CNARC's building, Shanghai (photo: CNARC)On the 26-28 May 2015 the 3rd China-Nordic Arctic Cooperation Symposium will take place in Shanghai and the conference theme is "Arctic Synergies: Polices and Best Practice".All presentations will focus on Arctic-related issues, within one of the session topics:

  • Session I The Evolution of Arctic Governance: Geopolitical, Legal, and Socio-Economic Issues
  • Session II The Impact of Scientific Developments on Arctic Strategies
  • Session III The Framing and Implementation of Chinese and Nordic Arctic Policies
  • Session IV Trans-Arctic Synergies in Arctic Economic Development


Detailed description of the sessions:

Session 1, The Evolution of Arctic Governance: Geopolitical, Legal, and Socio-Economic Issues

The Arctic has, in recent years, assumed global importance because of the impact of climate change, the region's natural resources, and the economic potential offered by the opening of Arctic sea routes. What are the main political, legal and socio-economic issues in the evolution of Arctic governance? Is the current governance framework based on the United Nations Law of the Sea Convention (UNCLOS) sufficient to meet the challenges and opportunities in the region? To which extend would the tension between Russia and U.S.-EU in the aftermath of Ukrainian crisis affect Arctic governance and Arctic cooperation? How does the Arctic fit into broader geopolitical developments taking place in the world? What is the role of the Arctic Council? What is the significance of the decision to accept five Asian countries (China, India, Singapore, South Korea and Japan) as observers to the Arctic Council? How does increased interest in the Arctic contribute to sustainable development and human security at local, national and regional levels in the Arctic region? How do these changes affect the participation of indigenous communities in Arctic governance and the longstanding culture for open dialogue and informal deliberation within the Arctic Council?

Session 2, The Impact of Scientific Developments on Arctic Strategies

Scientific research and cooperation has been at the very center of Arctic policy-making since the Arctic Environmental Protection Strategy was launched in 1991, which subsequently led to the establishment of the Arctic Council in 1996. Has science remained as a key element in Arctic policies with the promotion and popularization of Arctic affairs? How do outside stakeholders, such as China, see the role of science and research in Arctic policy-making? What are the implications of Arctic Science Summit Week 2015 and Third International Conference on the Arctic Research Planning (ICARP III) on Arctic Science and governance?

Session 3, The Framing and Implementation of Chinese and Nordic Arctic Policies

All the Nordic States have, in the last few years, published official Arctic strategies. While China has not yet taken this step, it is possible that a policy statement or a White Paper will be forthcoming. What are the main concerns of the Nordic countries, when it comes to the Arctic? What do the Nordic Arctic policies have in common and how do they differ from each other? What is the role for Arctic policy papers from regional or sub regional organizations, such as the Nordic Council, the West Nordic Council and the Barents Council? How do European supranational and intergovernmental organizations, such has the European Union and European Free Trade Association, fit into Arctic policy-making? What Arctic-related policy cooperation is in place between China and the Nordic Countries? How can the China-Nordic Arctic cooperation framework be developed further through bilateral and multilateral means?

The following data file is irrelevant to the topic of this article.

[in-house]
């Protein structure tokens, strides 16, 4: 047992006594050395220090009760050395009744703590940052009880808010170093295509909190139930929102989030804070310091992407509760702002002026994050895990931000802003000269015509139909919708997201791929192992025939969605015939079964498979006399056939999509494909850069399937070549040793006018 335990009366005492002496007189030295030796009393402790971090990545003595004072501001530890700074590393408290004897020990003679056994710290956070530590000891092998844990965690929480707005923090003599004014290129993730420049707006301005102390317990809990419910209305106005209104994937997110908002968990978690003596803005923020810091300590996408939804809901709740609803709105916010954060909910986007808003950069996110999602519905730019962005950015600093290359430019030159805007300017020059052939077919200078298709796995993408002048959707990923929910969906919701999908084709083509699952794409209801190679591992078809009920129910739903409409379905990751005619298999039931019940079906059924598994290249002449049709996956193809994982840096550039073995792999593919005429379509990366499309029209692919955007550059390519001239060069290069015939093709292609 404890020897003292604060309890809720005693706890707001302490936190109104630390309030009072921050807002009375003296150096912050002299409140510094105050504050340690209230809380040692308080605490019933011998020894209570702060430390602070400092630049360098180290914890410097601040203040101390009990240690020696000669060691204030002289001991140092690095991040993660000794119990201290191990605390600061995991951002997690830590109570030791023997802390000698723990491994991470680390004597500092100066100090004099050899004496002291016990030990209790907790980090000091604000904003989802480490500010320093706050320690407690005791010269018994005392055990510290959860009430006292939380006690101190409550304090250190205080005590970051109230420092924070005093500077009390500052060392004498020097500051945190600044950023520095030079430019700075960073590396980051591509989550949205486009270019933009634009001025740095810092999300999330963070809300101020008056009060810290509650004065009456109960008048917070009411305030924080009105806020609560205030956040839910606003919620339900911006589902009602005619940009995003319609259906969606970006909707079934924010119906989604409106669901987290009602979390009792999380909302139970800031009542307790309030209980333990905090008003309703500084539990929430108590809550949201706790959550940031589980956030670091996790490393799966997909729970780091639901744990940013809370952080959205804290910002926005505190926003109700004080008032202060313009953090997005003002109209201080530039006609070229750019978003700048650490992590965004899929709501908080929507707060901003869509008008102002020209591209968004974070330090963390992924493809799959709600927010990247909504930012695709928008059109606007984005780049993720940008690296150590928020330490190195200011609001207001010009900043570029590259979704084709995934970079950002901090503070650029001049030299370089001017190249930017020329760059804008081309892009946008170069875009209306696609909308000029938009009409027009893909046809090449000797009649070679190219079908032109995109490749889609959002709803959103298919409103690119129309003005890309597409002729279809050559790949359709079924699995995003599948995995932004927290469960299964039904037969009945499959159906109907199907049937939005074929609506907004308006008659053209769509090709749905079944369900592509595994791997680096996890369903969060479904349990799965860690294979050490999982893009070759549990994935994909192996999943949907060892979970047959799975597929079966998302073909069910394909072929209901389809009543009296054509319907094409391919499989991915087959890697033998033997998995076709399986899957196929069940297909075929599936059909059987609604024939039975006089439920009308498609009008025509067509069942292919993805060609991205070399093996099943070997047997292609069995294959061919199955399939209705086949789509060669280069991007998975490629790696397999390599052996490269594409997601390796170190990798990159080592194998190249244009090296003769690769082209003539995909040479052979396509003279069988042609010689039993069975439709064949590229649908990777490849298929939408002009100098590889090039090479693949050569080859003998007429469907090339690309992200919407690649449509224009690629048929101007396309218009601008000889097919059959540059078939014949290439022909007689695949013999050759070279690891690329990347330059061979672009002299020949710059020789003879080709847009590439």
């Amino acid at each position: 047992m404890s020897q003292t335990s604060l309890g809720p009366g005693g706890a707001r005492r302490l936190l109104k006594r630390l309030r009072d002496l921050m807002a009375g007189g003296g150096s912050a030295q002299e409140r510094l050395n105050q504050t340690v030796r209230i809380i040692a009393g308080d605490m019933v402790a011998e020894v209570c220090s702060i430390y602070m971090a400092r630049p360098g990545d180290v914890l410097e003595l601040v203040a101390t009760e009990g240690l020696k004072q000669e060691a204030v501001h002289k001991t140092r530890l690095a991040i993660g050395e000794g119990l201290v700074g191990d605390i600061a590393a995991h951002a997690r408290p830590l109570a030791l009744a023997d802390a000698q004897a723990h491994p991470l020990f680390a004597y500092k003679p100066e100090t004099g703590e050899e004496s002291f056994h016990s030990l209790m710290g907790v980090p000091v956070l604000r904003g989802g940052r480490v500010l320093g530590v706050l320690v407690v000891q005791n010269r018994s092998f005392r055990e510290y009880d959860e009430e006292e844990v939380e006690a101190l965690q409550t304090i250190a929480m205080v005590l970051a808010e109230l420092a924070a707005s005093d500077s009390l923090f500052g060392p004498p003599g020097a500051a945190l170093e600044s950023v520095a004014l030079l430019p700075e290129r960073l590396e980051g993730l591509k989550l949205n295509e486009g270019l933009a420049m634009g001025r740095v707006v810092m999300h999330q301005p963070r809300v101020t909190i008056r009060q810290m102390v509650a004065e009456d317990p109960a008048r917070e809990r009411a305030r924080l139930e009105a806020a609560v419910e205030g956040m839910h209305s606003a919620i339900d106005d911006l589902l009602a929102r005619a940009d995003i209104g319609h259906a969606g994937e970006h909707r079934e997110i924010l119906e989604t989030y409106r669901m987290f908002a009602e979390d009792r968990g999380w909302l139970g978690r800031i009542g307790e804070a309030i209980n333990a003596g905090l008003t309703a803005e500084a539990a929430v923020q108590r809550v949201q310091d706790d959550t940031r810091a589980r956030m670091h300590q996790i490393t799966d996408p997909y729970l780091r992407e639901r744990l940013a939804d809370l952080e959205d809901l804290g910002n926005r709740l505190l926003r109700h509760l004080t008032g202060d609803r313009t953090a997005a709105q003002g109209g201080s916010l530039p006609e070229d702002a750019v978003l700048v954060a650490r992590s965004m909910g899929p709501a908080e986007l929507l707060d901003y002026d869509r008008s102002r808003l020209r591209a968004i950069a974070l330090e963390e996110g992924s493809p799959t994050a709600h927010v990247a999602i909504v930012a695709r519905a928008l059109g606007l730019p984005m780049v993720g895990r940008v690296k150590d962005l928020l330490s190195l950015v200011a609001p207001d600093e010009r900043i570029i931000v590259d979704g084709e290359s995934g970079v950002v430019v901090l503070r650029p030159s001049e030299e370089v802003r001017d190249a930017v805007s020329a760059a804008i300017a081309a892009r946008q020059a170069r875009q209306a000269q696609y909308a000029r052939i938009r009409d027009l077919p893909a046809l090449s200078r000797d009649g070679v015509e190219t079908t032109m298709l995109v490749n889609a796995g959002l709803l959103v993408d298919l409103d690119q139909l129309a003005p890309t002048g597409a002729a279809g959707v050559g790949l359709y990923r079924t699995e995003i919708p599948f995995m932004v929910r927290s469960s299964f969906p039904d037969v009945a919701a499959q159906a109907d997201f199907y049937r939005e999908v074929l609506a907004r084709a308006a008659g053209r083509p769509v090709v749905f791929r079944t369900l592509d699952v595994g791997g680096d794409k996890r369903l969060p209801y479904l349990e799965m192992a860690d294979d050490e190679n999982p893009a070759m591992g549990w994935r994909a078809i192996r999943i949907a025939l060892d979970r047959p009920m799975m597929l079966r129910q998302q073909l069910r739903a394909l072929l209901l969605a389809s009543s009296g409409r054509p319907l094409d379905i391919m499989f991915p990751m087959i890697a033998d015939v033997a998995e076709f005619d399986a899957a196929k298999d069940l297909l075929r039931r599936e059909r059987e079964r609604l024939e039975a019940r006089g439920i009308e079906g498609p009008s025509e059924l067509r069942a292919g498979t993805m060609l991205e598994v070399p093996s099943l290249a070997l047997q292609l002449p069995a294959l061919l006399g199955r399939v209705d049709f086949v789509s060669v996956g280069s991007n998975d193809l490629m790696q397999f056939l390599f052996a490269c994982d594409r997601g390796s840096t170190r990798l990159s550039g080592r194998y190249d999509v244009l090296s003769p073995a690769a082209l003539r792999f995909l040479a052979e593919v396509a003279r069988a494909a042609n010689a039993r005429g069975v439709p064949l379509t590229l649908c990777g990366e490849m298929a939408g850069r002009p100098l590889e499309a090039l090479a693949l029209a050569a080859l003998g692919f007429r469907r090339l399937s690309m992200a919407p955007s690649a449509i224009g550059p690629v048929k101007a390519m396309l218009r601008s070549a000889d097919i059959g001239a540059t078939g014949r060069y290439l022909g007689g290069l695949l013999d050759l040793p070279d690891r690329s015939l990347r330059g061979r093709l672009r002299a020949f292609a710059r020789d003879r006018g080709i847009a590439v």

Session 4, Trans-Arctic Synergies in Arctic Economic Development

Following the Arctic Council's 2013 Ministerial Meeting in Kiruna over half of the G20 countries are now represented at the Arctic table. The Arctic region is playing a more important role on the world stage as part of globalisation, economic development, energy utilisation, environmental protection and international security. The World Economic Forum, in its 2014 report Demystifying the Arctic, estimated the Arctic region's current annual economy at roughly $230 billion; this figure, however, could rise in the coming years, with the Arctic believed to hold about 20% of Earth's remaining recoverable natural resources (including substantial reserves of oil and gas, minerals, renewable energy sources, fresh water and seafood). Questions remain where investors and labor force for Arctic projects will come from; in addition, international cooperation and best practices are likely to remain as critical success factors for many of the Arctic's potential economic opportunities. What role will outside stakeholders, including Asian and European economies, play in the economic development of the Arctic? In which industries are the interests of local Arctic residents and outside stakeholders most aligned? Will it be in developing infrastructure, creating new extensions of international transportation networks (in shipping and aviation), developing trade relations and/or investing in natural resource development?

More info at: CNARC


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